We are currently working on a range of projects aimed at addressing and overcoming fundamental hurdles in modern neuroscience. This often involves open-source tool/technique development that is directly driven by specific, open questions in neuroscience. We then use these novel tools in lab and in collaboration with other groups to investigate neurological function within the context of complex behavior. Our research is open-source and highly collaborative and multi-disciplinary by nature.

Some research projects and areas of interest are outlined below

Long-term continuous neuro-behavioral recording and processing platforms for naturally behaving animals

A major challenge in neuroscience is to uncover how defined neural circuits in the brain encode, store, modify, and retrieve information. Adding to this challenge is the fact that neural function does not operate in isolation from but rather within living, behaving animals. To tackle this challenge, significant advancement of neural, behavioral, and computational tools is needed along with new experimental approaches to enable the detailed study of neural circuits within the context of complex behavior and natural, ethologically relevant environments.

We aim to solve these challenges by developing a neuro-behavioral recording platform using a new generation of Miniscopes that are powered remotely and transmit data wirelessly. The increased optical sensitivity of these Miniscopes will allow for uninterrupted, long-term imaging of neural activity across a field-of-view 5 times the larger than other miniature microscopes currently available. Animals will live in natural environments where an array of behavioral devices, integrated through a central DAQ, tracks animal position/pose, extracts complex behavioral “syllables”, monitors events in the environment, and provides an interface for behavioral tasks. A computational framework is being developed to process the large stream of data in real-time. Processed data will be shared, as it is collected, through an open-access, timeseries database for further analysis.

Long-term dynamics of CA1 pyramidal neurons

Using the above neuro-behavioral recording platform, we are working towards recording months-long, continuous neural activity across thousands of neurons while animals engage in complex behaviors across naturalistic environments. Data collected here will allow us and others to investigate neural activity at unprecedented scales and within the context of complex, unconstrained behavior. We believe this approach will shed light into the spaces between what traditional approaches have given us so far: producing lifelong “movies”, rather than individual “snapshots”, of neural dynamics and behavior across time, space, and task and allow us to ask “what does the lifetime of a place cell look like”.

Place cell dynamics across techniques and animal species

As neural imaging techniques in freely behaving animals advance, there are still open questions as to the source of place cell property differences across imaging and electrophysiological techniques in different animal species. Using an array of Miniscope and ephsy devices, we are working towards uncovering these differences and their sources.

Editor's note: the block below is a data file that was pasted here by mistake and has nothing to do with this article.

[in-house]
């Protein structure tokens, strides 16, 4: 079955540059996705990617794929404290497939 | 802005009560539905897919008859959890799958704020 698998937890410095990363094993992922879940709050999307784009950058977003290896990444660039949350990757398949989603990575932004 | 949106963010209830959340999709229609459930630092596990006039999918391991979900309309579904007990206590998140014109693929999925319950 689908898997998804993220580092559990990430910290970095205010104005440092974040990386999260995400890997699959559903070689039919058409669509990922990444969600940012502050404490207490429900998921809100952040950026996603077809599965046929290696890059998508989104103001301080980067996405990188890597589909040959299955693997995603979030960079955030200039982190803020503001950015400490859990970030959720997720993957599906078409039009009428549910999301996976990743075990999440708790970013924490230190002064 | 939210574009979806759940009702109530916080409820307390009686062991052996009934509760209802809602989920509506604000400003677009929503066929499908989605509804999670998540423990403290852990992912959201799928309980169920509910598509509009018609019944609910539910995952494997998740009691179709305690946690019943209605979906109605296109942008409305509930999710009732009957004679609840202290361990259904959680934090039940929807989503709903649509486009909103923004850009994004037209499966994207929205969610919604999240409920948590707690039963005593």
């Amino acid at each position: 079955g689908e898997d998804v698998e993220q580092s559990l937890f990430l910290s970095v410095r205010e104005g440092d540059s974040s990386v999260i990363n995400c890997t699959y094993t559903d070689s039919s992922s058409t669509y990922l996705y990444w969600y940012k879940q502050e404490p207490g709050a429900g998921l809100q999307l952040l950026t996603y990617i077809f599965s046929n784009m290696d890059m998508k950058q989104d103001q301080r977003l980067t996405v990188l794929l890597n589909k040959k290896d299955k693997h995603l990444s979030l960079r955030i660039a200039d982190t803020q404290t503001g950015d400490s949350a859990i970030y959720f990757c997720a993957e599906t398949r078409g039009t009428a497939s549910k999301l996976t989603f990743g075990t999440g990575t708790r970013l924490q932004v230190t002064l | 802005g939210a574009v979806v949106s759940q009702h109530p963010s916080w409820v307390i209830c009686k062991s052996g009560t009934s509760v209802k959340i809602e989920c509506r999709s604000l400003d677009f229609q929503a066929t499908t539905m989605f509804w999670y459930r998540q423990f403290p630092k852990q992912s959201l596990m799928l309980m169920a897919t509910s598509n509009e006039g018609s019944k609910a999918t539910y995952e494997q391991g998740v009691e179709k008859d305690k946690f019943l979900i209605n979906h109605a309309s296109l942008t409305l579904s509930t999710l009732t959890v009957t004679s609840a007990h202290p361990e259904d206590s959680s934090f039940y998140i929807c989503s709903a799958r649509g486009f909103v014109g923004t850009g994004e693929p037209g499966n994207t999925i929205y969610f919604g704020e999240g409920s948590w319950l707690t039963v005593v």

Hippocampal dynamics during social interaction

SpatioTemporal Illumination Miniscope (STIMscope)

Additional new generations of minature microscopes

A full redesign of the Miniscope system, implementing all new optics, electronics, and software to address the approaching limitations inherent in current miniature microscopy platforms. This system extends the imaging capabilities of miniature microscopes to include larger fields-of-view (FOV), structured illumination, electrical focusing and FOV translation, multichannel excitation and detection, and native support for all previous Miniscope advancements. In addition, the system is being built as flexible hardware/software modules to allow for quick adaptation of future features.

Supported by the BRAIN Initiative and in collaboration with Dr. Michele Basso and Dr. Peyman Golshani, we are developing Miniscopes specifically for larger animal models such as rhesus macaque monkeys and marmosets. This project will generate longitudinal data sets of tens of thousands of neurons in monkeys performing freely behaving tasks. With the relaxed size and weight constrains that come with larger animal models, we are expanding the FOV to 30 times that of the standard Miniscope, incorporating all wireless data transmission, and adding microfluidic drug delivery channels. Within this project we are also developing deep brain optical implants and surgical protocols to support chronic multi-region imaging.

  • Version 4 Miniscope
  • Large FOV Miniscope for rats and larger animals
  • Large FOV Miniscope for mice
  • Dual excitation Miniscope for multi-channel imaging and single channel imaging plus optogenetic stimulation
  • Electrophysiology integrated Miniscopes
  • Wire-free Miniscopes

Integrating neural and behavior recording

  • MiniCAM
  • Miniscope DAQ Software

NSF NeuroNex Hub

Supported by our NSF NeuroNex Technology Hub, we are developing new Miniscopes that integrate electrophysiology recording in parallel with imaging. We currently are able to recording 32 electrode channels (with Tetrodes and/or Silicon probes) in conjunction with calcium imaging and are working on systems capable of reaching upwards of 192 electrode channels. As part of this project we are also designing a module capable of light-field microscopy and hardware for real-time processing of imaging data to drive optogenetic, electrical, and behavioral feedback.